As for the preaching, Nelson says, “Show me the Holy, and He will suffice. Show me His worthiness in His Word. Show me how His holiness permeates the universe and is glorious enough to exact unceasing praise from all creation. You are not a match for the holiness of God. It’s wicked and foolish to attempt to be. Step out of the way by pointing us to a Holy God and the work of Christ.”(page 92) Application of a passage has its place – and it’s important. But application without the glorious weight of the holiness of God in Christ being held up is a way to legalism. “The greatness and the glory of God are relevant. It does not matter if the surveys turn up a list of perceived needs that does not include the supreme greatness of the sovereign God of grace. That is the deepest need. Our people are starving for God.” (page 94, quoting John Piper)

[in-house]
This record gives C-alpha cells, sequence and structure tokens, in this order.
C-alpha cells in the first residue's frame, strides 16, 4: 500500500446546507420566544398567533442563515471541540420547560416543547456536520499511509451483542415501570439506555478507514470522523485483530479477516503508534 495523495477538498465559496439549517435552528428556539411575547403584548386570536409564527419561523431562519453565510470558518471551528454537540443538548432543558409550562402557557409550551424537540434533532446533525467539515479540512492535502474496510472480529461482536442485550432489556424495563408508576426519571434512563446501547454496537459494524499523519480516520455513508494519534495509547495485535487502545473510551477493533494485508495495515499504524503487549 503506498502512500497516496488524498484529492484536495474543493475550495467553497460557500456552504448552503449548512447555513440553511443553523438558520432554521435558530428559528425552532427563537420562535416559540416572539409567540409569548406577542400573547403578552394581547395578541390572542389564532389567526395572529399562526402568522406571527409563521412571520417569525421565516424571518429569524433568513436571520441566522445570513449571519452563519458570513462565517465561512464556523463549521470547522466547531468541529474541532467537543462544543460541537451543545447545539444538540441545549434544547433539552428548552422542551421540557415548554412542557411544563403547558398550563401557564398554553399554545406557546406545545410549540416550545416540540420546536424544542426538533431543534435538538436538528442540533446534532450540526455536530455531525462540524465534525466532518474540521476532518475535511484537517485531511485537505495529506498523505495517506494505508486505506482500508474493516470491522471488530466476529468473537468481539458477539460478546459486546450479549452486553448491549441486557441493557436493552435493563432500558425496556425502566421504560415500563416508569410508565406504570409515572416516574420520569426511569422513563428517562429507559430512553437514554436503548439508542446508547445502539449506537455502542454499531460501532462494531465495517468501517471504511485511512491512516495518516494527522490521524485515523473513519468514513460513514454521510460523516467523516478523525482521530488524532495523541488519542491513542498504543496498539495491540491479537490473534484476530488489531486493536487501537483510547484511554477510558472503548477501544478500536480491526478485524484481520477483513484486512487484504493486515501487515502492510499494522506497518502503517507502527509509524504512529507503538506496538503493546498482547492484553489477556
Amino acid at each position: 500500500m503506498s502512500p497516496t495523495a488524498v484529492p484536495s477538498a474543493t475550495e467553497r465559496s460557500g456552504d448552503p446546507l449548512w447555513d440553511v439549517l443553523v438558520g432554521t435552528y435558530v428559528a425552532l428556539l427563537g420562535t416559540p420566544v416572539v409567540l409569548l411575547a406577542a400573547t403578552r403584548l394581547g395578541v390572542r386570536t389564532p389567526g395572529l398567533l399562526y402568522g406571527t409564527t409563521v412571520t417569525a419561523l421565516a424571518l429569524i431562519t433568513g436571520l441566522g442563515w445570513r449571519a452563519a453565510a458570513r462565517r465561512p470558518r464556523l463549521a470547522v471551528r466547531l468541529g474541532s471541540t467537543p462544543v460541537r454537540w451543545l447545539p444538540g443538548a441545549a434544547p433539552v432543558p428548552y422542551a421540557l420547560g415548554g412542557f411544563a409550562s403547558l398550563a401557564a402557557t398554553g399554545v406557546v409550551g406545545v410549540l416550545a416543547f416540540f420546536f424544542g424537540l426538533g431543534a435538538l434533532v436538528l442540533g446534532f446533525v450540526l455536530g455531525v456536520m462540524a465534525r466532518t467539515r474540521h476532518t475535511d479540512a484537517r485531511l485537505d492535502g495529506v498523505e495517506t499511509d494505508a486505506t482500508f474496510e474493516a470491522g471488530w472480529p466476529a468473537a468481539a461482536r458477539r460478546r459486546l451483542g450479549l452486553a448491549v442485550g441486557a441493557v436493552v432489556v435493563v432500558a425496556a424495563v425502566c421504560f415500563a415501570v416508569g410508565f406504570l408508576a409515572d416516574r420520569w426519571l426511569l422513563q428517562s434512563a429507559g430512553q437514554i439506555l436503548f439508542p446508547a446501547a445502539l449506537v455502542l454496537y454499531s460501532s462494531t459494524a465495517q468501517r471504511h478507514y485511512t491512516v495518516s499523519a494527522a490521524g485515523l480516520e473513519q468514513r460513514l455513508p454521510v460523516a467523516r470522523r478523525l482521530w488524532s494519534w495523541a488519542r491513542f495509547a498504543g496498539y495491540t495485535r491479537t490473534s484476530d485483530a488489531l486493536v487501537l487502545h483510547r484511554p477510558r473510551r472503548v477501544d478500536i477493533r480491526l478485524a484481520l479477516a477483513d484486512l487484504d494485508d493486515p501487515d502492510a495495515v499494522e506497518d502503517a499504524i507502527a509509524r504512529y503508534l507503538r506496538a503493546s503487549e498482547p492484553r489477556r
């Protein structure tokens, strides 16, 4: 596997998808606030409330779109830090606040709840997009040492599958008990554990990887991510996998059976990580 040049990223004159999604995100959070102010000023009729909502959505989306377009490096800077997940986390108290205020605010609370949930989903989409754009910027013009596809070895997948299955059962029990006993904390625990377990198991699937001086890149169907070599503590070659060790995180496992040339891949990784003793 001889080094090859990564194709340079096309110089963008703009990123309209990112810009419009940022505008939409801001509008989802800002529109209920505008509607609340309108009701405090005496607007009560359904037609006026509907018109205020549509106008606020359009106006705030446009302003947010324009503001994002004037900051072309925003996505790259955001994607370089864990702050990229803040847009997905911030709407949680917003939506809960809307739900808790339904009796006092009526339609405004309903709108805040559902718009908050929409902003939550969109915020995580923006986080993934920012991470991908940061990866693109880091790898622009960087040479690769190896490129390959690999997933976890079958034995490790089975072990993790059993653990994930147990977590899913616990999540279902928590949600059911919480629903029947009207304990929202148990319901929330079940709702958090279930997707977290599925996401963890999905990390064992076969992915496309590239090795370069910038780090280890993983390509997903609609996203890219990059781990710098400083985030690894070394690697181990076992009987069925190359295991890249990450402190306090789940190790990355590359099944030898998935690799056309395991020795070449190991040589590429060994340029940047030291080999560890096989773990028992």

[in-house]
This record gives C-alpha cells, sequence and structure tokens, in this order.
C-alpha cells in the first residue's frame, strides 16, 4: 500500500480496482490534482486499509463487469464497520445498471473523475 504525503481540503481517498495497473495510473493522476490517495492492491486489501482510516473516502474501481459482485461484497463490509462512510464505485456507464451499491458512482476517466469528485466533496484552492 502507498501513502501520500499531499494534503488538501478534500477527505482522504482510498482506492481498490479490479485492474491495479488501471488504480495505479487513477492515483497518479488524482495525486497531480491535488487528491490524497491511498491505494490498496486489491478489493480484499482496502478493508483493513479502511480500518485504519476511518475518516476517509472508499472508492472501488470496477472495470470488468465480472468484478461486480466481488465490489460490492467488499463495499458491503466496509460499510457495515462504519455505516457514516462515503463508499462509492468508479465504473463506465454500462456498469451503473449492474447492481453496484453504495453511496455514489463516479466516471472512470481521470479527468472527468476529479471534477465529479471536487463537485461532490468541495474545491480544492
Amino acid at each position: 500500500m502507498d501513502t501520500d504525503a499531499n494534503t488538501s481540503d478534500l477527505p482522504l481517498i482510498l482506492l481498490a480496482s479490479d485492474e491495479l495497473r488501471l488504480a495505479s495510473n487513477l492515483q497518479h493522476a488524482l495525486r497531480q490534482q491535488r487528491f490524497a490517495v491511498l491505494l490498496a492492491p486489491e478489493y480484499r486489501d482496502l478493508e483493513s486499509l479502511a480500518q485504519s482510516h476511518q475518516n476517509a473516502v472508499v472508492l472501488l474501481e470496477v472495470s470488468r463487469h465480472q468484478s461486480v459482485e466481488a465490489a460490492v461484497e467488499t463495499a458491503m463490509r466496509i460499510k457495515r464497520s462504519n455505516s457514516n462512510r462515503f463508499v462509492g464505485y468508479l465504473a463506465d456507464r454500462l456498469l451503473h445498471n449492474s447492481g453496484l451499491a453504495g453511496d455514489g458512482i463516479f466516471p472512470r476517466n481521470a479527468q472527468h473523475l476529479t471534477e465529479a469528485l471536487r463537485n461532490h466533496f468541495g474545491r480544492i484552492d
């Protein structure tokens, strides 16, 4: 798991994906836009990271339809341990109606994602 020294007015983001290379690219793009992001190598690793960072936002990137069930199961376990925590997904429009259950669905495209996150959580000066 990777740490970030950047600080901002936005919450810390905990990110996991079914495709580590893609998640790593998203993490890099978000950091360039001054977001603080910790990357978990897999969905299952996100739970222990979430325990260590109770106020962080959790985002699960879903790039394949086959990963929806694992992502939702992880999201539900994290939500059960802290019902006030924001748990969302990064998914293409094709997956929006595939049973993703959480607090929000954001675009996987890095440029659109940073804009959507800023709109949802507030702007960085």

Beholding the Lord in spirit and truth (only spiritual being can see Him as He is) transforms us. “We become like what we behold. Let us then behold the Lord and not you.” (page 95, speaking to the preacher). “And we all, with unveiled face, beholding the glory of the Lord, are being transformed into the same image from one degree of glory to another. For this comes from the Lord who is the Spirit.” (2 Corinthians 3:18)
This is the drumbeat of this book: study to know Him; be bold in proclaiming Him; trust Him; exalt Him; hide behind Him. For YHWH alone is holy, all powerful, self-existent, and worthy of all praise, honor, and dominion. Whether in your personal walk, evangelism, or ministry in the local fellowship – Jesus is sufficient and nothing else will do.
Pick up this book and read. It will do your soul much good.
It wasn’t long ago that Christians wished for revival, churches held “revival meetings,” pastors would open up the altar after services so that those who were being convicted could come forward and repent of their sins. Although there are churches that still do those things, I do not see it very much anymore. We have grown accustomed to our comfort, entertainment, a feel-good lifestyle, and we really don’t want anything to rock our boat. I get discouraged when I look around and feel like I will never see revival because the hearts of many have grown cold.